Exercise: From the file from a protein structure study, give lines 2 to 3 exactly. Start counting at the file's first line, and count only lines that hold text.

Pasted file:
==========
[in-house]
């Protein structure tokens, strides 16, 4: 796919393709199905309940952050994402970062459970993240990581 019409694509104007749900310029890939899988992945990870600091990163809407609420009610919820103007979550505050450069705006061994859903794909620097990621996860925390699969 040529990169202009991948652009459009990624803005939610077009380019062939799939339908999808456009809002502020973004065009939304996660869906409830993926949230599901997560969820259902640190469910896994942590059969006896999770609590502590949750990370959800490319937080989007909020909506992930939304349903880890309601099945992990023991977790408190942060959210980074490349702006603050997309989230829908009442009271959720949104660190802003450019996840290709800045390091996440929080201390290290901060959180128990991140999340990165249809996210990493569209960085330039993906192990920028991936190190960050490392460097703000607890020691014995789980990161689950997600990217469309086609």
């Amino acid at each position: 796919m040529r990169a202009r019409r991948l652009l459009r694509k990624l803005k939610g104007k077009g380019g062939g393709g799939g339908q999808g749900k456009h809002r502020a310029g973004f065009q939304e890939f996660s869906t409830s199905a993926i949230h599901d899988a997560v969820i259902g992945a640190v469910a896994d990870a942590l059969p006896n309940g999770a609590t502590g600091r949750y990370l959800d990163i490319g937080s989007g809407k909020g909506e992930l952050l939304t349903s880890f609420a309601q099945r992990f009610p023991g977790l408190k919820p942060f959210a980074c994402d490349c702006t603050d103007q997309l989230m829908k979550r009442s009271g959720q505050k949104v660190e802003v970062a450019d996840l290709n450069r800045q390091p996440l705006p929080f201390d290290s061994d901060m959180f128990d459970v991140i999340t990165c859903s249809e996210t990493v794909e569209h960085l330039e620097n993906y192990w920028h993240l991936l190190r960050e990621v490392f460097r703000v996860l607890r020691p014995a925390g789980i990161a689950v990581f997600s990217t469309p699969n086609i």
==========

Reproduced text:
């Protein structure tokens, strides 16, 4: 796919393709199905309940952050994402970062459970993240990581 019409694509104007749900310029890939899988992945990870600091990163809407609420009610919820103007979550505050450069705006061994859903794909620097990621996860925390699969 040529990169202009991948652009459009990624803005939610077009380019062939799939339908999808456009809002502020973004065009939304996660869906409830993926949230599901997560969820259902640190469910896994942590059969006896999770609590502590949750990370959800490319937080989007909020909506992930939304349903880890309601099945992990023991977790408190942060959210980074490349702006603050997309989230829908009442009271959720949104660190802003450019996840290709800045390091996440929080201390290290901060959180128990991140999340990165249809996210990493569209960085330039993906192990920028991936190190960050490392460097703000607890020691014995789980990161689950997600990217469309086609």
């Amino acid at each position: 796919m040529r990169a202009r019409r991948l652009l459009r694509k990624l803005k939610g104007k077009g380019g062939g393709g799939g339908q999808g749900k456009h809002r502020a310029g973004f065009q939304e890939f996660s869906t409830s199905a993926i949230h599901d899988a997560v969820i259902g992945a640190v469910a896994d990870a942590l059969p006896n309940g999770a609590t502590g600091r949750y990370l959800d990163i490319g937080s989007g809407k909020g909506e992930l952050l939304t349903s880890f609420a309601q099945r992990f009610p023991g977790l408190k919820p942060f959210a980074c994402d490349c702006t603050d103007q997309l989230m829908k979550r009442s009271g959720q505050k949104v660190e802003v970062a450019d996840l290709n450069r800045q390091p996440l705006p929080f201390d290290s061994d901060m959180f128990d459970v991140i999340t990165c859903s249809e996210t990493v794909e569209h960085l330039e620097n993906y192990w920028h993240l991936l190190r960050e990621v490392f460097r703000v996860l607890r020691p014995a925390g789980i990161a689950v990581f997600s990217t469309p699969n086609i």